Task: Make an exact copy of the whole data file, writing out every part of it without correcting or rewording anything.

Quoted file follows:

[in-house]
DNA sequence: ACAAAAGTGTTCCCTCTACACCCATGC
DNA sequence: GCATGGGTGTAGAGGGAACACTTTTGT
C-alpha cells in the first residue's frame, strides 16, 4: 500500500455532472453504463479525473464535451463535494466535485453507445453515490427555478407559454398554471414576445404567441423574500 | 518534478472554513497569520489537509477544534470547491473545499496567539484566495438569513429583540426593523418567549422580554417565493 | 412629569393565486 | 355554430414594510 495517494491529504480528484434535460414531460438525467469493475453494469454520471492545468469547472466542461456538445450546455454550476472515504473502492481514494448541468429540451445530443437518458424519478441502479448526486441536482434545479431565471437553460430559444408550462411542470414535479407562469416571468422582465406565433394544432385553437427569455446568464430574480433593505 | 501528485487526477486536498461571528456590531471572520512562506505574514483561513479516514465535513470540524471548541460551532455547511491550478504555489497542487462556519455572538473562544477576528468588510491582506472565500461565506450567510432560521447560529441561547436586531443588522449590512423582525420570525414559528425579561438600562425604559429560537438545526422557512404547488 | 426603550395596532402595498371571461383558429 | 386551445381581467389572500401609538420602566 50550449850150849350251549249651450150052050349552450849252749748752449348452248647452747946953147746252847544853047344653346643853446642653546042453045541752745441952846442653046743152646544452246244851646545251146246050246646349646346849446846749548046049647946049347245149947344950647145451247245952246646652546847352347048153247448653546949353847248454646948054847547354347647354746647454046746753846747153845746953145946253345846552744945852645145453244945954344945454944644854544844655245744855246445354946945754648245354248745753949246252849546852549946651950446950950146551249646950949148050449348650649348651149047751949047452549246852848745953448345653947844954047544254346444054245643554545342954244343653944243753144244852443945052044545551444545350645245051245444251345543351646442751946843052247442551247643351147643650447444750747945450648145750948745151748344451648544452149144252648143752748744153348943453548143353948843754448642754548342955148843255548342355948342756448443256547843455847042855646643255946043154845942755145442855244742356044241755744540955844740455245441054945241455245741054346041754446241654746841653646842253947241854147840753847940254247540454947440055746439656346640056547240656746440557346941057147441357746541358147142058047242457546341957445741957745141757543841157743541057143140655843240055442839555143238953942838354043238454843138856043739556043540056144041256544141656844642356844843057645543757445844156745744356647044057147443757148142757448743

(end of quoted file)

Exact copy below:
[in-house]
DNA sequence: ACAAAAGTGTTCCCTCTACACCCATGC
DNA sequence: GCATGGGTGTAGAGGGAACACTTTTGT
C-alpha cells in the first residue's frame, strides 16, 4: 500500500455532472453504463479525473464535451463535494466535485453507445453515490427555478407559454398554471414576445404567441423574500 | 518534478472554513497569520489537509477544534470547491473545499496567539484566495438569513429583540426593523418567549422580554417565493 | 412629569393565486 | 355554430414594510 495517494491529504480528484434535460414531460438525467469493475453494469454520471492545468469547472466542461456538445450546455454550476472515504473502492481514494448541468429540451445530443437518458424519478441502479448526486441536482434545479431565471437553460430559444408550462411542470414535479407562469416571468422582465406565433394544432385553437427569455446568464430574480433593505 | 501528485487526477486536498461571528456590531471572520512562506505574514483561513479516514465535513470540524471548541460551532455547511491550478504555489497542487462556519455572538473562544477576528468588510491582506472565500461565506450567510432560521447560529441561547436586531443588522449590512423582525420570525414559528425579561438600562425604559429560537438545526422557512404547488 | 426603550395596532402595498371571461383558429 | 386551445381581467389572500401609538420602566 50550449850150849350251549249651450150052050349552450849252749748752449348452248647452747946953147746252847544853047344653346643853446642653546042453045541752745441952846442653046743152646544452246244851646545251146246050246646349646346849446846749548046049647946049347245149947344950647145451247245952246646652546847352347048153247448653546949353847248454646948054847547354347647354746647454046746753846747153845746953145946253345846552744945852645145453244945954344945454944644854544844655245744855246445354946945754648245354248745753949246252849546852549946651950446950950146551249646950949148050449348650649348651149047751949047452549246852848745953448345653947844954047544254346444054245643554545342954244343653944243753144244852443945052044545551444545350645245051245444251345543351646442751946843052247442551247643351147643650447444750747945450648145750948745151748344451648544452149144252648143752748744153348943453548143353948843754448642754548342955148843255548342355948342756448443256547843455847042855646643255946043154845942755145442855244742356044241755744540955844740455245441054945241455245741054346041754446241654746841653646842253947241854147840753847940254247540454947440055746439656346640056547240656746440557346941057147441357746541358147142058047242457546341957445741957745141757543841157743541057143140655843240055442839555143238953942838354043238454843138856043739556043540056144041256544141656844642356844843057645543757445844156745744356647044057147443757148142757448743